While the lambay is being performed, the babalyan dons her ceremonial dress: a wrap- around skirt (panunurun), a dark long-sleeved jacket (bugtu’) and a narrow cloth waist sash (sambut), for supporting the kris and dagger (a male babalyan may perform with a wrap-around skirt, waist sash and nothing from waist up except for another red sash thrown over his shoulder). Coming forward, she sits on the swing with another “helper”. She covers her head with the hood, while the other babalyan censes the lower margins of the hood. The second helper takes two bowls from the mat, one containing the betel quids and the other the peppers, and sits quietly beside the babalyan.
The major phase of the ritual begins when she invokes a series of spirits of the dead and deities, one after the other, to partake of the wine and the offerings. The supernaturals act through the babalyan – when the babalyan sings, eats, smokes, chews betel, etc. these are taken as the actions of the particular supernatural. The babalyan is in a state of pagsuldan (trance). The babalyan is only wakened when a helper plunges his hands into the rice wine or splashes wine on her face. It is bad luck to look upon the face of the babalyan when under a trance – hence, the hood. In this particular case, eleven supernaturals were called and six tiladmanin (spirit-relatives), an unusually small number.
This sample case illustrates how the supernatural appears:
Led by the gongs, the babalyan takes the bowl of betel quids and places it on top of the four straws of the basinganin jar. She holds the bowl with her left hand and shakes the ugsang of the jar with her right – an inducement for the supernatural to appear. A helper rocks the swing on which the other babalyan and helper sit. The gong playing stops as the babalyan removes the bowl from the top of the straws. This routine is repeated twice. Then the gong playing begins and increases in intensity and tempo while the babalyan strikes the sides of the large jar with the ugsang many times. At this point, the first supernatural appears. Pulut, the sister of the babalyan’s mother, begins to drink from the jar. The gongs cease and the sister (through the babalyan) starts to sing the refrains of the turun (the diwata song). The women in the crowd follow suit with a brief chorus.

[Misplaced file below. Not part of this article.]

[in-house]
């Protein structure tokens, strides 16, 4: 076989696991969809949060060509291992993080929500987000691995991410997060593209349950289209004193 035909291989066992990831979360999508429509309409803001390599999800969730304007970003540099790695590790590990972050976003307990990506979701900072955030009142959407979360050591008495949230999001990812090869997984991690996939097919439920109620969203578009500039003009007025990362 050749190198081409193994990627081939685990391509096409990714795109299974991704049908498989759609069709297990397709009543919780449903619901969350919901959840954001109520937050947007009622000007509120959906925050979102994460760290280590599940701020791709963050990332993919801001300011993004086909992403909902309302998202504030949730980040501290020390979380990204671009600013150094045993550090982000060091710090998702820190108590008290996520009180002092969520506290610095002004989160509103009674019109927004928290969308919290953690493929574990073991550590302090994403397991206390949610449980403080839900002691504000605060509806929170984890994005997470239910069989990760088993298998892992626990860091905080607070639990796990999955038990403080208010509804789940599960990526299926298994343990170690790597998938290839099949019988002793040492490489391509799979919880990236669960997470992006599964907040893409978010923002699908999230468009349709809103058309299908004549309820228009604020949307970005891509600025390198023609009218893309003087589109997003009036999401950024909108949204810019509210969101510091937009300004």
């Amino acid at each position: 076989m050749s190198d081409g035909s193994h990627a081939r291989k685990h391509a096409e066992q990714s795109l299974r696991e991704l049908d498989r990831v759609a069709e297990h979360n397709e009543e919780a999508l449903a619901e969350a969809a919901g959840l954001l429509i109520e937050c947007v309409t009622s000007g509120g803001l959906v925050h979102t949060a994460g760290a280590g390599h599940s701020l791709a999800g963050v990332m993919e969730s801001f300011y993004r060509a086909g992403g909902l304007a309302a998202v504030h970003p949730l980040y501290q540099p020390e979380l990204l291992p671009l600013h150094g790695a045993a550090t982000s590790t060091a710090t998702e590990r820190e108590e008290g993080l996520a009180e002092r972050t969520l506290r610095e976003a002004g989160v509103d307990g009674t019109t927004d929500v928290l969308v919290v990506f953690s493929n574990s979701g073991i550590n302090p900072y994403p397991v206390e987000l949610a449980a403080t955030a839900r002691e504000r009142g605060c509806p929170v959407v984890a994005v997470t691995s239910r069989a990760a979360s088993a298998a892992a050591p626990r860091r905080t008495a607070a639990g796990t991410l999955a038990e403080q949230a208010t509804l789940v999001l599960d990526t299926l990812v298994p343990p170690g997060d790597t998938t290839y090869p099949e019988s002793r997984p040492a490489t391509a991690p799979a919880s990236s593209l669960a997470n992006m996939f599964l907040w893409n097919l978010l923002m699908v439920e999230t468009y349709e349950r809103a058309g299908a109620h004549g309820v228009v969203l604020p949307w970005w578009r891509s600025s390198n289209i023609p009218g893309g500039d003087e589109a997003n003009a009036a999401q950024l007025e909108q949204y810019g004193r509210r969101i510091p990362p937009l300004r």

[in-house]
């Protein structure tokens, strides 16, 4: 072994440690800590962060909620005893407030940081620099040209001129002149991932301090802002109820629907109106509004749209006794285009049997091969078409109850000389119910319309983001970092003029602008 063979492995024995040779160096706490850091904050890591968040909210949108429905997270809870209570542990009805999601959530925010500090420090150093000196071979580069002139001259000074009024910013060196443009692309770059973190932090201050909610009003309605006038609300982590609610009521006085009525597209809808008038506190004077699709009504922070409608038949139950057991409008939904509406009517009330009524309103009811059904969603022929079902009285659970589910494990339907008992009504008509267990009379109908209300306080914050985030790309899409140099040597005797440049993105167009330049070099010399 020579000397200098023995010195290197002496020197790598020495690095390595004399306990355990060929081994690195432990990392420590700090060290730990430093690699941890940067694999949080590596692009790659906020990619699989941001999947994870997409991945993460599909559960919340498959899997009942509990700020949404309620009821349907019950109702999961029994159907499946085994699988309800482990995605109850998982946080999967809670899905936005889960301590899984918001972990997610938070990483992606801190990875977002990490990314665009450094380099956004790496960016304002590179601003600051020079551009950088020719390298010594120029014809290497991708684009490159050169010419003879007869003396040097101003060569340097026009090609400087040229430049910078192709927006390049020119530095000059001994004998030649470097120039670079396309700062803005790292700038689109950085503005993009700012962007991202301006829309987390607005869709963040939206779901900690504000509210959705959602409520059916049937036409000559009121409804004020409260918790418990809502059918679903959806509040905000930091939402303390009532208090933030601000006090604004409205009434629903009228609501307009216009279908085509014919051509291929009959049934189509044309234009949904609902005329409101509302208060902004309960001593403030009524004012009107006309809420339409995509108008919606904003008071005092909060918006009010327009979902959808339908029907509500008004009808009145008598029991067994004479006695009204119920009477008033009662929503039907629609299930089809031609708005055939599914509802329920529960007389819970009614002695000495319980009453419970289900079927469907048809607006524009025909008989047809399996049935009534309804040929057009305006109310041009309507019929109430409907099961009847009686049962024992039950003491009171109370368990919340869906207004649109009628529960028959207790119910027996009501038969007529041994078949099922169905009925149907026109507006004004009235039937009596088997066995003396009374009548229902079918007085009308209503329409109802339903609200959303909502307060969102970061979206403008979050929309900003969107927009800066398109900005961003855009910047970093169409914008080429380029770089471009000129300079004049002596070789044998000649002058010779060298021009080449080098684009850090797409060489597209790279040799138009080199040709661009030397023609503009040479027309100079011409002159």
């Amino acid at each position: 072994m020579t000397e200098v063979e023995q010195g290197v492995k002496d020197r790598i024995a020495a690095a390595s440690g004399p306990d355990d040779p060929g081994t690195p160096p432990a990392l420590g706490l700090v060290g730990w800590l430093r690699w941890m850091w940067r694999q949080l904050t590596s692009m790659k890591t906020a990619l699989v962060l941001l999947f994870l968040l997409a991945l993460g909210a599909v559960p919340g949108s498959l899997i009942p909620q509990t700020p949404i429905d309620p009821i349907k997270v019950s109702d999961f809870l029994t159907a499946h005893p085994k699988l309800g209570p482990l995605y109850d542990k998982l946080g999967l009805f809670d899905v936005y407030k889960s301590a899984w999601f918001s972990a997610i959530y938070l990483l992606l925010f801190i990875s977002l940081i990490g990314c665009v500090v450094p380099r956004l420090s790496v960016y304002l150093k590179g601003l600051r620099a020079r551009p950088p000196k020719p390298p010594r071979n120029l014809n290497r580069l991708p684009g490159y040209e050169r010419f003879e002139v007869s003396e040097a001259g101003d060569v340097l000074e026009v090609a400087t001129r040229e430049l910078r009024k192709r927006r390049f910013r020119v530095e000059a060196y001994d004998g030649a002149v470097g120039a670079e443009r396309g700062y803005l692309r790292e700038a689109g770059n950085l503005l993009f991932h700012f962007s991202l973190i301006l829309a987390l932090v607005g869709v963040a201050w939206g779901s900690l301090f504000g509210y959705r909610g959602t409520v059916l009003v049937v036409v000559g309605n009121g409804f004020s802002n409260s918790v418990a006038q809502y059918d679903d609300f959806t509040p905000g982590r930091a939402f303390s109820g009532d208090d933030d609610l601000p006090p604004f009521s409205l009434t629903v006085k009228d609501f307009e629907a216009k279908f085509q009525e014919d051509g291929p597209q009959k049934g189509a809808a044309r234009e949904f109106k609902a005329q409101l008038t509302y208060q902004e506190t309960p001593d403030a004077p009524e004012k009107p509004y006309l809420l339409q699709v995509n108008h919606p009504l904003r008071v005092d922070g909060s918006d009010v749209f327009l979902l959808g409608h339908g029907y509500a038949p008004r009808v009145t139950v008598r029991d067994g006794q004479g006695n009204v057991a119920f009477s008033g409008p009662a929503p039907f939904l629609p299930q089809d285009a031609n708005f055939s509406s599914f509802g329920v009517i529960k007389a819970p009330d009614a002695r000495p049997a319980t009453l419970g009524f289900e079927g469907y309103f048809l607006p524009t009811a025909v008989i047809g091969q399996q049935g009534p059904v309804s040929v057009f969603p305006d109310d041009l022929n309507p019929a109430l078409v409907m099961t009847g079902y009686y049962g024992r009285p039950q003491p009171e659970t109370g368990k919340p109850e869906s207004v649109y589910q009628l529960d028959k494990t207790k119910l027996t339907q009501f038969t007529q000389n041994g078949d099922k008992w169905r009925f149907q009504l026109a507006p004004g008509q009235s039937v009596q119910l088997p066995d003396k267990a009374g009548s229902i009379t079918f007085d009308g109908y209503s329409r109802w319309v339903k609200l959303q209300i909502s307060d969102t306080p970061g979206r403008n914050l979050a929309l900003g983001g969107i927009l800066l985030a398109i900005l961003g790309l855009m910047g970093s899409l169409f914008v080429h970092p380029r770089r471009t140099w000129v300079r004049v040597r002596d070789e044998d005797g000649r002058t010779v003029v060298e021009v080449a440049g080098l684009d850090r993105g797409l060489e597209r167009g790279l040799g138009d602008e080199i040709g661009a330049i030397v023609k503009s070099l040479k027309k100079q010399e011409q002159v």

The singing stops and the gongs begin again. A second babalyan approaches the jar and scoops water into it five times using the small bowl (suwit) to replace the amount drank by the celebrant. The celebrant’s ten drinking partners come forward to drink as a “ritual payment” or the tangdan received by the women for helping out during the ritual. Wine drank after a supernatural is believed to make one strong.
The gongs stop and the babalyan begins to sing the turun again followed by the chorus of women. After a few verses, the singing stops. The babalyan asks for a glass of “orange gin,” a non-traditional item and drinks it. She also asks for the cigarette which has been placed on the mat of the other babalyan.
The gong playing begins again. The celebrant bends over and drinks from the other large jar – the patinggi. Then rising suddenly, she seizes a large pack of native cigarettes and rushes about giving one to each person present. Everyone begins to smoke – it is compulsory when given by a supernatural. The assisting babalyan scoops water into the patinggi again to replace the amount drank by the celebrant.
The spirit-relative of the babalyan sings with the women chorus again but this lasts only for a few minutes. The singing stops. The helper lights a cigarette and hands it to the celebrant. Finally, the babalyan swishes the ugsang violently together, signaling that the spirit-relative has “departed” – nagli’id.
The routine is repeated for each appearance of a supernatural, with varying actions of each supernatural as interpreted by the babalyan:
1. A lumalayag (sailor) may pour oil on the hair (baraybun) of the helper and other women present;
2. The bamboo pop gun or timbak-timbak symbolizes the attack of the lumalayag on evil spirits and illness, and a new song, the karatung is sung.
3. Gongs, songs and beats are associated with each supernatural:
a. tambul – for Mangindusa and the spirits of the dead;
b. tugatak – for dibuwatanin;
c. karatung and magkukulintab for the various types of sailors.
Then an assistant babalyan takes over and performs a brief ‘alap (also called bibilang) during which he calls all the other deities and spirit relatives of his bilateral kindred to eat, chew betel and smoke, so that the supernaturals not specifically called will not feel slighted. He prays briefly over the two jars and scoops water into each. Then, with the exception of the wine jars, the ritual paraphernalia in the room are removed. The room is then readied for the drink fest which ends the pagdiwata ritual.